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SXSW: Jarvis Cocker, Artist of the Lyric

March 19, 2009 | 11:40 am
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With a long wooden pointer and a shaggy beard, Jarvis Cocker spurred inevitable comparisons to a young Dumbledore during his lecture Wednesday at the South by Southwest music festival. Cocker, the erstwhile, suave young brat of the Britpop pack as the leader of Pulp, took on a new role -- that of educator -- for "Saying the Unsayable," a whip-smart and sometimes poignant lecture on the art of lyric writing.

"Maybe it would be better to think of lyrics as an optional extra, like a sun roof on a car or a patio," the author said of some of the most acerbically telling lyrics of the alternative-rock era, in songs like "Common People" and "The Fear." "They may not be a necessity, but they improve the quality of life."

Cocker prefaced this rather humble remark with an exposition on the famously mumbled verses of the Kingsmen's version of "Louie Louie" -- not the freshest topic in the history of pop. But his lecture took another turn when he considered "Heroes," by David Bowie, one of his own role models.

After playing a vintage video of the Thin White Duke, Cocker noted that what made the somewhat banal lyric of "Heroes" work was that Bowie sang it heroically. "You can almost imagine him coughing up blood after singing it," Cocker said.

This wholly expected example was followed by a less likely one -- a brief homage to Canada's beloved national folk icon, Gordon Lightfoot. Then Cocker sang the first song he wrote as a teen, the dubious "Shakespeare Rock," which puts quotes from the Bard into the mouth of a recalcitrant girlfriend.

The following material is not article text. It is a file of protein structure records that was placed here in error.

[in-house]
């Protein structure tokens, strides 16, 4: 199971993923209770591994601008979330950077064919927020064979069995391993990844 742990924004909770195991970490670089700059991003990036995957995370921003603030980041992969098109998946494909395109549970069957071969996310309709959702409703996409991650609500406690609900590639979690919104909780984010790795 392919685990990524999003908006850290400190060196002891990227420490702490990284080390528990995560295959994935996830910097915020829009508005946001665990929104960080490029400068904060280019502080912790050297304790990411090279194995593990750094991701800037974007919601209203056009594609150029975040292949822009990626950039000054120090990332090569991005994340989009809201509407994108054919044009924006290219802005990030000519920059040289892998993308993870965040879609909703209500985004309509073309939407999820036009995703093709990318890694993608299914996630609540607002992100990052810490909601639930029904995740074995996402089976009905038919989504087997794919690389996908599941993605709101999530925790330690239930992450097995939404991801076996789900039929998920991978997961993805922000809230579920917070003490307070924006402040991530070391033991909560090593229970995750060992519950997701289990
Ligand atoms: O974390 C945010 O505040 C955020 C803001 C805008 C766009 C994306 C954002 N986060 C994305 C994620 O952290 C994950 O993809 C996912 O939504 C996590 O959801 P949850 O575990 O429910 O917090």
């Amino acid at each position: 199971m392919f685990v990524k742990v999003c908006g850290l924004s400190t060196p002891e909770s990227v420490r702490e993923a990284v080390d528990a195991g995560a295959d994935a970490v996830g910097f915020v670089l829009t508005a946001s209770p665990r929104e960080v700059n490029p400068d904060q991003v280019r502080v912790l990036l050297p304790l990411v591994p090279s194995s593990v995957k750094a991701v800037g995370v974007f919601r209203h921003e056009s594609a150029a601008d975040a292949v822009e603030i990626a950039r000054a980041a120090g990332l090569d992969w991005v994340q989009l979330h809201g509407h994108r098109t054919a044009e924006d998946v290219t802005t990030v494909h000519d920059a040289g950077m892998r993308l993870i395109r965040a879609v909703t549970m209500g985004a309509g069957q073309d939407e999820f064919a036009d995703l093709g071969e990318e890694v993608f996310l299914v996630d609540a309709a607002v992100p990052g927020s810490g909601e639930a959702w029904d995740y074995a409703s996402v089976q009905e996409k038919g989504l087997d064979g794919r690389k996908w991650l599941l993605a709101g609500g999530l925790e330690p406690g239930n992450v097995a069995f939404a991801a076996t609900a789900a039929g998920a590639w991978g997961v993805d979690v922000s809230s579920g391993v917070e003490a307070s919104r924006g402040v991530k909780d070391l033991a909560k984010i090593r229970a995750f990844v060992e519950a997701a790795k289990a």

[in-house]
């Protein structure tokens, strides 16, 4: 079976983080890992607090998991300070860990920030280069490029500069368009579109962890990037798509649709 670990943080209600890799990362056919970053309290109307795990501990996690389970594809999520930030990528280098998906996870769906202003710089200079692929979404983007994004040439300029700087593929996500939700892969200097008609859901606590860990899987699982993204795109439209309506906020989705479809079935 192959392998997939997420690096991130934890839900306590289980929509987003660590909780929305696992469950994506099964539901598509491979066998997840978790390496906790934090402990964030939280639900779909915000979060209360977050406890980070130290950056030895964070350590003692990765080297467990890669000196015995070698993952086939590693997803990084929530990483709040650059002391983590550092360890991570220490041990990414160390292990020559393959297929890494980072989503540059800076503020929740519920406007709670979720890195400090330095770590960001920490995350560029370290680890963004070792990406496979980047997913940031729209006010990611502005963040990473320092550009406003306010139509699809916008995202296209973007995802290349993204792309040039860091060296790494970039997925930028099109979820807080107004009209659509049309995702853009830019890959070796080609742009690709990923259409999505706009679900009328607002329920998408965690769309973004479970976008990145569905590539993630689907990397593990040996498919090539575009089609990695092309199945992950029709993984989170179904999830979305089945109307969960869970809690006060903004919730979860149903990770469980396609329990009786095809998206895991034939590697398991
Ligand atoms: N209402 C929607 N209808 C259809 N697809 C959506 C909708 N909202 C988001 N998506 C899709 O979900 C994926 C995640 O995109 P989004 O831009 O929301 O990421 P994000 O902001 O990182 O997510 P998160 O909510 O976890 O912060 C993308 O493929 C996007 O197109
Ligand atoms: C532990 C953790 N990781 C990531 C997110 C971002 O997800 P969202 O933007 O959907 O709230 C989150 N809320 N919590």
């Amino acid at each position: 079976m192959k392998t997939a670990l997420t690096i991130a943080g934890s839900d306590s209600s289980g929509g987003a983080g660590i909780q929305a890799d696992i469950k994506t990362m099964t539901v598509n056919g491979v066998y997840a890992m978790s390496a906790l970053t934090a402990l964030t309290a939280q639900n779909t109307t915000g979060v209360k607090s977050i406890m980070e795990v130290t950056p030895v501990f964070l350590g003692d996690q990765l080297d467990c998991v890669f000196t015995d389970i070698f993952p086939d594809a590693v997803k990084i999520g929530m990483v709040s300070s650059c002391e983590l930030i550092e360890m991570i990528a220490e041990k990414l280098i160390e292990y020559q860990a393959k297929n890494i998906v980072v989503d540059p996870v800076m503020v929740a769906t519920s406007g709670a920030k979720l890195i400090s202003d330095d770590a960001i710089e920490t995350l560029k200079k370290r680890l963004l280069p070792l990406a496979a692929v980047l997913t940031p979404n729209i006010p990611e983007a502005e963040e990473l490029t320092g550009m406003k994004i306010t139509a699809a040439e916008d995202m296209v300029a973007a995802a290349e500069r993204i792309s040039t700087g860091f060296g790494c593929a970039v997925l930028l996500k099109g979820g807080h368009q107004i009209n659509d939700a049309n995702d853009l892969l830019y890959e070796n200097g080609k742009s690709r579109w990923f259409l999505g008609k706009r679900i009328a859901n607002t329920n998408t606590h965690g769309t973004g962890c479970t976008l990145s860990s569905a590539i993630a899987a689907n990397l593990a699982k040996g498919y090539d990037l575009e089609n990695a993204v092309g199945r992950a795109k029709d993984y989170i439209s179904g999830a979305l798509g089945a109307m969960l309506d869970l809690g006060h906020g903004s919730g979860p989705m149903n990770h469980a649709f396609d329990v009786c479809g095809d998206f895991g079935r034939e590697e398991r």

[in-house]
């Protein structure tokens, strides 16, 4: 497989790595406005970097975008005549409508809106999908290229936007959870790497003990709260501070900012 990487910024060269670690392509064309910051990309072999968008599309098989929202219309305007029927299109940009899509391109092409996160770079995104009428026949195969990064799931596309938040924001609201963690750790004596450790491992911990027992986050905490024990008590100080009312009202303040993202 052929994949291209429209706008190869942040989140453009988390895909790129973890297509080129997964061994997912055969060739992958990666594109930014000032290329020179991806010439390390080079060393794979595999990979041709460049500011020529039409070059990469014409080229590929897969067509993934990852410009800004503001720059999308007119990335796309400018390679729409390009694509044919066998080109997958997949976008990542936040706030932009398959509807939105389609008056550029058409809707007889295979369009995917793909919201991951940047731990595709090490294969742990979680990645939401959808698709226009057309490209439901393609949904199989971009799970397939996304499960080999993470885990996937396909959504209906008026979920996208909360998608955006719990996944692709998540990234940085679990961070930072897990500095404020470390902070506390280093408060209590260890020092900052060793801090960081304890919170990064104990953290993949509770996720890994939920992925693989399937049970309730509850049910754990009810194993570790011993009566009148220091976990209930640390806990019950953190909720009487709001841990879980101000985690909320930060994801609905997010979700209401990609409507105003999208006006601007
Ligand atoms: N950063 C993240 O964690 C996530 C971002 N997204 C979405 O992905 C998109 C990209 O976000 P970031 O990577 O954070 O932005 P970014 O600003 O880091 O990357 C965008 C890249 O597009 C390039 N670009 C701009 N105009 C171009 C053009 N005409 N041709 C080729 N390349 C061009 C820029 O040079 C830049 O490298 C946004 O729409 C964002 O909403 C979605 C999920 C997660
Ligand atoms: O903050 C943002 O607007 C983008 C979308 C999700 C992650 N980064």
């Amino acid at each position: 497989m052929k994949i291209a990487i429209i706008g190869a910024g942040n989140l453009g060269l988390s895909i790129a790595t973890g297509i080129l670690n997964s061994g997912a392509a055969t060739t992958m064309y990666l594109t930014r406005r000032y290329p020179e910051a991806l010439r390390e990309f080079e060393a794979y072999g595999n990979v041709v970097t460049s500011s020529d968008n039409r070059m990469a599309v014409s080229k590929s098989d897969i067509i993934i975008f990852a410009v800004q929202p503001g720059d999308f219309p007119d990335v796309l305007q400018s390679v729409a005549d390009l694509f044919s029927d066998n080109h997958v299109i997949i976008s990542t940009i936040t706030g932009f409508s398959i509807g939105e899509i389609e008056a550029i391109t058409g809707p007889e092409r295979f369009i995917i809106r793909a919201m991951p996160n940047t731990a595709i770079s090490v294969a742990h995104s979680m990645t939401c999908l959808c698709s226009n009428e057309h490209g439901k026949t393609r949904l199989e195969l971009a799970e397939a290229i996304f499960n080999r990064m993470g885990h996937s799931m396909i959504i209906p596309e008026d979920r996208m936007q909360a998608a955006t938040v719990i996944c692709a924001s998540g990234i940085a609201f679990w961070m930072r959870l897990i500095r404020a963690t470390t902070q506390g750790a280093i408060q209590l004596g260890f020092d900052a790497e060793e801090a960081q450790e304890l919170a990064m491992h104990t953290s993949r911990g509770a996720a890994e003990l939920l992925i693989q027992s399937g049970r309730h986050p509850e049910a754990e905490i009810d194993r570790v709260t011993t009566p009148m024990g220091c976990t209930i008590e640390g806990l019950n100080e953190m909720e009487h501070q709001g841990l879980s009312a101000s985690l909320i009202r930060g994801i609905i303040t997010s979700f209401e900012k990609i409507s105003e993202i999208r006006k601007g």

This melding of autobiography with wise and clever larger observations continued for two hours, as Cocker considered the lyric from many angles: through the work of Cocker's heroes -- Leonard Cohen, Scott Walker and Lou Reed -- and his betes noir, sappy contemporary songsmith James Blunt and dance-pop diva Des'ree. At times this highly literate post-punk artiste seemed like he might veer off into snobbery, but he never settled there. And he praised Rihanna and rap as well as his beloved bohemian balladeers.

Cocker is one of current pop's great wits, and it would have been easy for him to focus on the superficial. But he took risks, performing several of his own songs in heartrendingly spare settings, and putting forth new ideas like "radical nonsense" -- something he said John Lennon practiced in the Beatles' "I Am the Walrus" -- and "the usefulness of 'yeah, yeah, yeah,'" which he illustrated with a version of Pulp's "Babies."

His observations would qualify him as an A-list rock critic, should he ever put down the microphone for the pen. He noted that the musical reputation of the Velvet Underground has sometimes overshadowed the importance of the deadpan but cut-throat narratives Reed wrote within the band's songs, and chastised the British press for not seeing the humor in Cohen's work.

Breaking his presentation into categories with snappy titles like "Inappropriate Subject Matter" (a good thing) and "Should Songs Rhyme" (yes, but don't be a "rhyme whore"), Cocker played at being a wise elder, but he proved to be one too. He's ready for the lecture circuit. Could a double bill with David Byrne, a fellow pioneer of pop PowerPoint, be in his future?

-- Ann Powers

Photo courtesy www.scottwalkerfilm.com

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